Posted on Wed, Dec. 06, 2006
AMERICA’S WELL-BEING | The watch on how we eat and live continues
NEW YORK CITY OKS BAN ON TRANS FATS
Many residents support the move, the first of its kind.
By JOCELYN NOVECK
The Associated Press
NEW YORK | Yes, said Toni Lewis, as she caught a quick dinner on the run at McDonalds before her child’s piano lesson. Maybe New York City IS going too far telling people what they can and can’t eat.
But you know what?
“I welcome the intrusion,” she said. “This is New York. People eat out a lot. We don’t have a choice. We need someone to make it a healthier proposition.”
It was hard to find consumers who felt much differently in the hours leading up to Tuesday’s Board of Health unanimous vote to ban artificial trans fats in restaurants, the first such ban in the nation. It appeared that for many New Yorkers, health concerns trumped fears of a “nanny state,” of the food police, of Big Brother supervising our stomachs.
“I don’t care about what might be politically correct and what’s not,” said Murray Bader, nursing a cup of coffee Tuesday morning at Dunkin’ Donuts. “I want to live longer!”
The 72-year-old Manhattan resident called the ban a “wakeup call” for a public often unaware of the risks of what they’re eating. “This stuff clogs up your vessels,” he said of the artificial fats. “I’m a borderline diabetic, and I want to keep it that way — borderline.”
“It’s basically a slow form of poison,” said David Katz, director of the Yale Prevention Research Center. “I applaud New York City and frankly, I think there should be a nationwide ban.”
Not everyone agrees with Katz — he’s gotten angry e-mails calling him and colleagues the “food police” and saying, “If I want to eat trans fats, that’s my inalienable right.” To which, he says, he responds: “Would you want the burden of asking your restaurant whether there’s lead in the food? Whether there’s arsenic in the bread? For all I know, maybe arsenic makes bread more crusty. But it’s poison.”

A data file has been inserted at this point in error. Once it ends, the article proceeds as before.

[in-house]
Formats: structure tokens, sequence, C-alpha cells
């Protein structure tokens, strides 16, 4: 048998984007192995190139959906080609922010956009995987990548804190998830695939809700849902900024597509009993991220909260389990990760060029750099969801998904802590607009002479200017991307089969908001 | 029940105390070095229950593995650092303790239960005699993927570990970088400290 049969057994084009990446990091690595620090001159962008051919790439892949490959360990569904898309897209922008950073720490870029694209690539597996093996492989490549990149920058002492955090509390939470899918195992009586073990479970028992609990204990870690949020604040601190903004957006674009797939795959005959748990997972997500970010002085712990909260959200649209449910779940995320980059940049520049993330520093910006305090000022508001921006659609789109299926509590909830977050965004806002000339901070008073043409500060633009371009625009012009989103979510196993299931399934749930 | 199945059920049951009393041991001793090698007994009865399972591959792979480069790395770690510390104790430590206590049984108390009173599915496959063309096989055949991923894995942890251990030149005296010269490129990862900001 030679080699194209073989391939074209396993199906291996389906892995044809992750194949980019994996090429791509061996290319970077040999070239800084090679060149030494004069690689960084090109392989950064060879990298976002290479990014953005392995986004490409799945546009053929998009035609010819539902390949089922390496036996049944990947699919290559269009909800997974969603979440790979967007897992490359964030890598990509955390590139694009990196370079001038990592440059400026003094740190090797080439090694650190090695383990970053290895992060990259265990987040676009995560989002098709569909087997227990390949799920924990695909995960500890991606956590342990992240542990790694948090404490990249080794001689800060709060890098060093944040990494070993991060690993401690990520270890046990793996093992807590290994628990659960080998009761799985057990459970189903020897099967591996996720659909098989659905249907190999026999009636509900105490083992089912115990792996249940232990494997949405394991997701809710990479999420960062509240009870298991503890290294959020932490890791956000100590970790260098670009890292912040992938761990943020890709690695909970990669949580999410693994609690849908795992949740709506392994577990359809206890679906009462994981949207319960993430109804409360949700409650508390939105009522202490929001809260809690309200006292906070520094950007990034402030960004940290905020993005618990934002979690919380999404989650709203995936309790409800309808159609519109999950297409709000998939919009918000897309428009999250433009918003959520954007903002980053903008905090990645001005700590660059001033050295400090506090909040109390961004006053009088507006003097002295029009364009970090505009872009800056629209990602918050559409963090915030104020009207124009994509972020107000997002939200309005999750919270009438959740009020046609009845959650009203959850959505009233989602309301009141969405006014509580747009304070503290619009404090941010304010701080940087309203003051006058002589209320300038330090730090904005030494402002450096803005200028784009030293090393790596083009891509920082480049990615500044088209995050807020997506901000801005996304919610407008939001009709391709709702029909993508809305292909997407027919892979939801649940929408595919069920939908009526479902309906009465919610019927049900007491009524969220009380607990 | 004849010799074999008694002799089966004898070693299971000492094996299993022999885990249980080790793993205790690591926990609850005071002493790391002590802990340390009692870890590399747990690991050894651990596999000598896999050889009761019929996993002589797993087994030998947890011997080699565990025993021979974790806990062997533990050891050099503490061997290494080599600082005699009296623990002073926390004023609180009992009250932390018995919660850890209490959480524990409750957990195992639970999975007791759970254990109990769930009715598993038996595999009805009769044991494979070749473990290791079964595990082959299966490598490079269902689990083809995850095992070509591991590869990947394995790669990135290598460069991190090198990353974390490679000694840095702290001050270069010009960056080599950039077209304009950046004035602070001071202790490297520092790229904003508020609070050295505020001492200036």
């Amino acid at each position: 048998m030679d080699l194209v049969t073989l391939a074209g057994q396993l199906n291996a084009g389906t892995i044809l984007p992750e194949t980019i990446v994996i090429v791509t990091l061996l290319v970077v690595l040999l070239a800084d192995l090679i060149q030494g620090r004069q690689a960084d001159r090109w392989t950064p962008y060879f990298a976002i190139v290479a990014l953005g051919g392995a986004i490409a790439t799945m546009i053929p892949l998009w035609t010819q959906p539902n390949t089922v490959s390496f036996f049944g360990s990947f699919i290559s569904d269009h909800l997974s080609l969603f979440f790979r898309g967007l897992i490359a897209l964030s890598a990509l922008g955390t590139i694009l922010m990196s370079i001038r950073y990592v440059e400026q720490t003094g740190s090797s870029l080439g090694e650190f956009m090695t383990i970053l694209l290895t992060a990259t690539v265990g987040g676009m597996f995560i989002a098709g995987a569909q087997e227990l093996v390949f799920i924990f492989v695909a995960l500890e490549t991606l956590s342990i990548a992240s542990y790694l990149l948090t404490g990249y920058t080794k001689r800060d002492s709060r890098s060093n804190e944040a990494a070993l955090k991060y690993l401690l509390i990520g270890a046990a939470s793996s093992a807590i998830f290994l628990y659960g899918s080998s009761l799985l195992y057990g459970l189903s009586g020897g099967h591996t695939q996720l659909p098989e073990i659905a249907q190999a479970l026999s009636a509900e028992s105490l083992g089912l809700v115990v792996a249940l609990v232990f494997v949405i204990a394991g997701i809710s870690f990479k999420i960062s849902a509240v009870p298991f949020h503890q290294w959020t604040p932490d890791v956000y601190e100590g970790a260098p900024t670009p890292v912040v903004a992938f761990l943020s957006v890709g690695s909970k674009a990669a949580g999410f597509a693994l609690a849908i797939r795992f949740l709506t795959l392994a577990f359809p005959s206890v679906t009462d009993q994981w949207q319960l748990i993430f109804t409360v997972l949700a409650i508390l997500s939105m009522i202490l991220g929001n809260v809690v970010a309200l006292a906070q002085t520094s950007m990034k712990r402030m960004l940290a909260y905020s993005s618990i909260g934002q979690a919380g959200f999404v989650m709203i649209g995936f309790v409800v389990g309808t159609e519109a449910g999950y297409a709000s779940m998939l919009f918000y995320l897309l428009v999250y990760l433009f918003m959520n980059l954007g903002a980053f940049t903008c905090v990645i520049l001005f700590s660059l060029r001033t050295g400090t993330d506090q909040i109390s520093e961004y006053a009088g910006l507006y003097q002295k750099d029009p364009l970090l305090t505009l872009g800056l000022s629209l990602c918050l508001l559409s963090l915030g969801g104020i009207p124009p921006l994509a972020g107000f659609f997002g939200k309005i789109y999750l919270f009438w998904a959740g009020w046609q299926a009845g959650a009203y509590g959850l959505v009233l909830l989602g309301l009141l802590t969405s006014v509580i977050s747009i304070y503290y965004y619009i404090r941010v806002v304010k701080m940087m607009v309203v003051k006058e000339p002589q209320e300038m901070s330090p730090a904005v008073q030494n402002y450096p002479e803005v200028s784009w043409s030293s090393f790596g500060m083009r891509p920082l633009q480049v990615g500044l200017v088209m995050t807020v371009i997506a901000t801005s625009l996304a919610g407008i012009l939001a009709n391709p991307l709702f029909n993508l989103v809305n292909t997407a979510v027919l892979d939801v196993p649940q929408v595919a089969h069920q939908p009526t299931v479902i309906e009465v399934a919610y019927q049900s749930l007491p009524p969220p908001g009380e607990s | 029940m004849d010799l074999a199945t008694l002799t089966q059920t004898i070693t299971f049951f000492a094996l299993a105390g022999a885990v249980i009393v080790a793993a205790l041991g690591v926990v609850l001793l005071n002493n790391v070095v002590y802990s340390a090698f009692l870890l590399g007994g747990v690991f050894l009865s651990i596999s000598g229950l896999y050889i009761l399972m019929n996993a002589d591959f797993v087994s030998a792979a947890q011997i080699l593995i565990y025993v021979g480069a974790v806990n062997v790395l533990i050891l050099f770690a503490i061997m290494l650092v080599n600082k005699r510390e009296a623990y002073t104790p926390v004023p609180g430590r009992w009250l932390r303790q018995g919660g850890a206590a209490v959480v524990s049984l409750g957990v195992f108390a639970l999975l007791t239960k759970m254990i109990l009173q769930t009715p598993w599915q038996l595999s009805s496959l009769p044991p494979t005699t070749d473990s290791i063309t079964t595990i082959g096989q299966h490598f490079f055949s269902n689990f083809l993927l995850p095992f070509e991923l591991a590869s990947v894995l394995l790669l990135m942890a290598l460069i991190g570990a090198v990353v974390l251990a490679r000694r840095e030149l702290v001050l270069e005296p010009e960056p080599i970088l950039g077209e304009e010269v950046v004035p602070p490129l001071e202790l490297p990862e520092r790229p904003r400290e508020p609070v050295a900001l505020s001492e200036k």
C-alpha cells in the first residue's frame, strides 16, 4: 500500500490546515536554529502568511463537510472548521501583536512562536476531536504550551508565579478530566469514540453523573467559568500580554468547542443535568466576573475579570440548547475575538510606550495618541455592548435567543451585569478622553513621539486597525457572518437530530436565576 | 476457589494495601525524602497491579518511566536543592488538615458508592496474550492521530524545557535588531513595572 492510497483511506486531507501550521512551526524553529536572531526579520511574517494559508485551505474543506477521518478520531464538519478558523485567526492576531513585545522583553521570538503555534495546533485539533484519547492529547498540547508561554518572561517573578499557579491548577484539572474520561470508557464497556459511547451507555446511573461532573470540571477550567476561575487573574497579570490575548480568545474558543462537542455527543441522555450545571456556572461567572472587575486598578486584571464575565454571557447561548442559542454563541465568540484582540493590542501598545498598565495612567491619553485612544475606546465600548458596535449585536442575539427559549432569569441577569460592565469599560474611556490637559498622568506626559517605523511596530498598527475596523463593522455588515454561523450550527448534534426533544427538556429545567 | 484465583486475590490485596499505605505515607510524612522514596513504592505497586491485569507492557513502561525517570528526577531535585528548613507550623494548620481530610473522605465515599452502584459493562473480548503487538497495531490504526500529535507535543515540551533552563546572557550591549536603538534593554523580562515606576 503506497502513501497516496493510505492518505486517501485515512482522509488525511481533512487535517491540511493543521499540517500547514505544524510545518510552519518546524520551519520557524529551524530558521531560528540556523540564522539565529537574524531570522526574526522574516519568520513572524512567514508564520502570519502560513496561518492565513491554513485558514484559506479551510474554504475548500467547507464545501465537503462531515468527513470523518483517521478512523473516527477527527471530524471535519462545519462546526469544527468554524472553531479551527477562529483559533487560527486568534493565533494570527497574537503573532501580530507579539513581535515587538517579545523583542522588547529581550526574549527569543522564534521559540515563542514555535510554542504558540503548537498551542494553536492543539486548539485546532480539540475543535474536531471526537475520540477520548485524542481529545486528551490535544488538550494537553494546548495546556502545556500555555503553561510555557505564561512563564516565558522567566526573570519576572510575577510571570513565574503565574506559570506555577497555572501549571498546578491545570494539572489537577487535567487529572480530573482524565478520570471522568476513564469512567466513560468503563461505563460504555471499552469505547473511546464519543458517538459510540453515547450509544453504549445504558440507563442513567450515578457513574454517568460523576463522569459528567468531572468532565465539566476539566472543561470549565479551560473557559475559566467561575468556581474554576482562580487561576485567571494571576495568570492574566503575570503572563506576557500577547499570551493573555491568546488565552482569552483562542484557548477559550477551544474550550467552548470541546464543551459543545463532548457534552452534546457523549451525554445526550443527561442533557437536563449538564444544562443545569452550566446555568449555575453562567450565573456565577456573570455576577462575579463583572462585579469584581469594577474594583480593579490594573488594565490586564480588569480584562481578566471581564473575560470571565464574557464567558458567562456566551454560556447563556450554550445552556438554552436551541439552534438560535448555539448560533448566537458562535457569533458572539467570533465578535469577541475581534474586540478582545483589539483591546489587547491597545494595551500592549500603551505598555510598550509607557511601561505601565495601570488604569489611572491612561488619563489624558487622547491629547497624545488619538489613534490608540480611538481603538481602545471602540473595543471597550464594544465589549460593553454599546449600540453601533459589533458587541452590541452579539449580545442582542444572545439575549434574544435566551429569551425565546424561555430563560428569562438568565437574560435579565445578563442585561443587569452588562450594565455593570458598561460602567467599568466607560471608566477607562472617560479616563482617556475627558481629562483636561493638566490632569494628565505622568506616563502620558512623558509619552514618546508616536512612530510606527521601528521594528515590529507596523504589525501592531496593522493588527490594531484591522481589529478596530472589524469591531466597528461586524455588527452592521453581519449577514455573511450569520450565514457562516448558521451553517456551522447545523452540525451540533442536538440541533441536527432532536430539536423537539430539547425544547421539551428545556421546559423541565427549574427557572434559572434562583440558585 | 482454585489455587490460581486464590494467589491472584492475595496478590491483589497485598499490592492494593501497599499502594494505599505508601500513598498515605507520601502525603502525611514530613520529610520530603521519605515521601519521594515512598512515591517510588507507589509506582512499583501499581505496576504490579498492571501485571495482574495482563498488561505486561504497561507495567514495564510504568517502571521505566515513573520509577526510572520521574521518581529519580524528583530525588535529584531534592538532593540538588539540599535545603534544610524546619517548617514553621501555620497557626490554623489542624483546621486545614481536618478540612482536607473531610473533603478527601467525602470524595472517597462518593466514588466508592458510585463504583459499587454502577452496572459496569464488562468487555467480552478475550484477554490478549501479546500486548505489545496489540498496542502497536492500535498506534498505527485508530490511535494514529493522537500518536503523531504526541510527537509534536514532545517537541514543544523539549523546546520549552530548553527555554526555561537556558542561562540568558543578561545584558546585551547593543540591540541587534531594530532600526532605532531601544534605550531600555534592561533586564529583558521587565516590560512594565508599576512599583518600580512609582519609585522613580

Some industry representatives were not happy with the ban. E. Charles Hunt, executive vice president of the New York State Restaurant Association, said the city had overstepped its authority by ordering restaurants to abandon an ingredient permitted by the FDA.
“This is a legal product,” he said. “They’re headed down a slippery slope here.”
The Board of Health, which passed the ban unanimously, did give restaurants a break by loosening the deadline for compliance. Restaurants will be barred from using most frying oils containing trans fats by July and will have another year to eliminate trans fats from all of their foods.
The ban, which was advocated by health-conscious Mayor Michael Bloomberg, follows a national requirement beginning this past January that companies list trans-fat content on food labels. Efforts are also being made to reduce the trans-fat content of snacks in school vending machines.
McDonalds Corp. has been experimenting with healthier oil blends but has not committed to a full switch yet. Wendy’s International Inc. introduced a zero-trans fat oil in August, and Yum Brands Inc.’s KFC and Taco Bell said they also will cut trans fats from their kitchens.
THE SKINNY ON TRANS FATS
•Trans fats are believed harmful in a number of ways, contributing to heart disease, diabetes and cancer. One way they threaten the heart is by raising bad cholesterol and lowering the good kind.
•Partially hydrogenated vegetable oil, a common form of trans fat, is used for frying and baking and turns up in a host of processed foods: cookies, pizza dough, crackers and pre-made blends such as pancake mix.
IF THIS ISN'T IN THE RIGHT PLACE, SOMEONE CAN MOVE IT! THANKS!